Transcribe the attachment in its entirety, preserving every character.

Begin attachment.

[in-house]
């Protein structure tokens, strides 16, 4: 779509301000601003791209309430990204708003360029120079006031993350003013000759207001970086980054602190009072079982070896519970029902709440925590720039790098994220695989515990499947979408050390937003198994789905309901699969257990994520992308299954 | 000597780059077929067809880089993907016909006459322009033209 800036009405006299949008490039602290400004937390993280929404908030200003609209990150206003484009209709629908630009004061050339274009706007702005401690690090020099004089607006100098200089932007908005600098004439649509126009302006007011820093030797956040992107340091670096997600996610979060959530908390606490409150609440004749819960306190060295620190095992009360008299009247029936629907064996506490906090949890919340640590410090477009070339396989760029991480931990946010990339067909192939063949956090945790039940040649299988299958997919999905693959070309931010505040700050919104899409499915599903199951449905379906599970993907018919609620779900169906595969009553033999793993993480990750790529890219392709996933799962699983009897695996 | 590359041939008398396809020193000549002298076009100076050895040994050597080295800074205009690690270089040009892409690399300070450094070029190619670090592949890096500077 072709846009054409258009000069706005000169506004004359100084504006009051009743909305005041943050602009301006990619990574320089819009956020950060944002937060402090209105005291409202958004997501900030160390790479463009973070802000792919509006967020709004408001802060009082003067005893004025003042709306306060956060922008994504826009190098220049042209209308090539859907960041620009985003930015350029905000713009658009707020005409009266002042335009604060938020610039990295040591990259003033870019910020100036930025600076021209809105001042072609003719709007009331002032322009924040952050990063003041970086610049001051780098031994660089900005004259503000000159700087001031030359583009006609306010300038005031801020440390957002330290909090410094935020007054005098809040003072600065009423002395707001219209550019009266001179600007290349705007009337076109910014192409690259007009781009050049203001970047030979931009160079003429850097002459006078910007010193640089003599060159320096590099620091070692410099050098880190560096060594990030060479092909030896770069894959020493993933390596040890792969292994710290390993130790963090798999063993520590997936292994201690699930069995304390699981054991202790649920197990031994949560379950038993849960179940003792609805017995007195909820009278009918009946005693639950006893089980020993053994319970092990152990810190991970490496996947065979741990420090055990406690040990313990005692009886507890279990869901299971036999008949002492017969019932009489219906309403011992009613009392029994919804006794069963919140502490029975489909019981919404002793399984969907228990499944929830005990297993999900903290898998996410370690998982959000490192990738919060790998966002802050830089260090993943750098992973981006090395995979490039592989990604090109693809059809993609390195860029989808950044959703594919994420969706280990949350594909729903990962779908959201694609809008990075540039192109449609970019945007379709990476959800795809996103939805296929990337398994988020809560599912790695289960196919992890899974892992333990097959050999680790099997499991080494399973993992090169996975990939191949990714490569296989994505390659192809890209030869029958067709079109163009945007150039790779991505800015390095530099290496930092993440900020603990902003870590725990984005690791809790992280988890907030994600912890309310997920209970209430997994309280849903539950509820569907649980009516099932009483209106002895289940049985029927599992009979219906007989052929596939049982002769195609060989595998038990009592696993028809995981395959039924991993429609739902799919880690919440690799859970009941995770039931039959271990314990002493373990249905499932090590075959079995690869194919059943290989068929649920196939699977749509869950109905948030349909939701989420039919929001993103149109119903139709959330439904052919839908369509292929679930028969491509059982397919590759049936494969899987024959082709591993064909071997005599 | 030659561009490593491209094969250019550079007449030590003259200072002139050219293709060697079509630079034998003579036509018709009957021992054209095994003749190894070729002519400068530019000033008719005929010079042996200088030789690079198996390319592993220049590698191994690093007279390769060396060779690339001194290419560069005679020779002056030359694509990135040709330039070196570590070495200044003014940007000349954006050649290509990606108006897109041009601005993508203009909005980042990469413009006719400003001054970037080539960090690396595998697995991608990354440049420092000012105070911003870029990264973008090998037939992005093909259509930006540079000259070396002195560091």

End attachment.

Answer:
[in-house]
């Protein structure tokens, strides 16, 4: 779509301000601003791209309430990204708003360029120079006031993350003013000759207001970086980054602190009072079982070896519970029902709440925590720039790098994220695989515990499947979408050390937003198994789905309901699969257990994520992308299954 | 000597780059077929067809880089993907016909006459322009033209 800036009405006299949008490039602290400004937390993280929404908030200003609209990150206003484009209709629908630009004061050339274009706007702005401690690090020099004089607006100098200089932007908005600098004439649509126009302006007011820093030797956040992107340091670096997600996610979060959530908390606490409150609440004749819960306190060295620190095992009360008299009247029936629907064996506490906090949890919340640590410090477009070339396989760029991480931990946010990339067909192939063949956090945790039940040649299988299958997919999905693959070309931010505040700050919104899409499915599903199951449905379906599970993907018919609620779900169906595969009553033999793993993480990750790529890219392709996933799962699983009897695996 | 590359041939008398396809020193000549002298076009100076050895040994050597080295800074205009690690270089040009892409690399300070450094070029190619670090592949890096500077 072709846009054409258009000069706005000169506004004359100084504006009051009743909305005041943050602009301006990619990574320089819009956020950060944002937060402090209105005291409202958004997501900030160390790479463009973070802000792919509006967020709004408001802060009082003067005893004025003042709306306060956060922008994504826009190098220049042209209308090539859907960041620009985003930015350029905000713009658009707020005409009266002042335009604060938020610039990295040591990259003033870019910020100036930025600076021209809105001042072609003719709007009331002032322009924040952050990063003041970086610049001051780098031994660089900005004259503000000159700087001031030359583009006609306010300038005031801020440390957002330290909090410094935020007054005098809040003072600065009423002395707001219209550019009266001179600007290349705007009337076109910014192409690259007009781009050049203001970047030979931009160079003429850097002459006078910007010193640089003599060159320096590099620091070692410099050098880190560096060594990030060479092909030896770069894959020493993933390596040890792969292994710290390993130790963090798999063993520590997936292994201690699930069995304390699981054991202790649920197990031994949560379950038993849960179940003792609805017995007195909820009278009918009946005693639950006893089980020993053994319970092990152990810190991970490496996947065979741990420090055990406690040990313990005692009886507890279990869901299971036999008949002492017969019932009489219906309403011992009613009392029994919804006794069963919140502490029975489909019981919404002793399984969907228990499944929830005990297993999900903290898998996410370690998982959000490192990738919060790998966002802050830089260090993943750098992973981006090395995979490039592989990604090109693809059809993609390195860029989808950044959703594919994420969706280990949350594909729903990962779908959201694609809008990075540039192109449609970019945007379709990476959800795809996103939805296929990337398994988020809560599912790695289960196919992890899974892992333990097959050999680790099997499991080494399973993992090169996975990939191949990714490569296989994505390659192809890209030869029958067709079109163009945007150039790779991505800015390095530099290496930092993440900020603990902003870590725990984005690791809790992280988890907030994600912890309310997920209970209430997994309280849903539950509820569907649980009516099932009483209106002895289940049985029927599992009979219906007989052929596939049982002769195609060989595998038990009592696993028809995981395959039924991993429609739902799919880690919440690799859970009941995770039931039959271990314990002493373990249905499932090590075959079995690869194919059943290989068929649920196939699977749509869950109905948030349909939701989420039919929001993103149109119903139709959330439904052919839908369509292929679930028969491509059982397919590759049936494969899987024959082709591993064909071997005599 | 030659561009490593491209094969250019550079007449030590003259200072002139050219293709060697079509630079034998003579036509018709009957021992054209095994003749190894070729002519400068530019000033008719005929010079042996200088030789690079198996390319592993220049590698191994690093007279390769060396060779690339001194290419560069005679020779002056030359694509990135040709330039070196570590070495200044003014940007000349954006050649290509990606108006897109041009601005993508203009909005980042990469413009006719400003001054970037080539960090690396595998697995991608990354440049420092000012105070911003870029990264973008090998037939992005093909259509930006540079000259070396002195560091």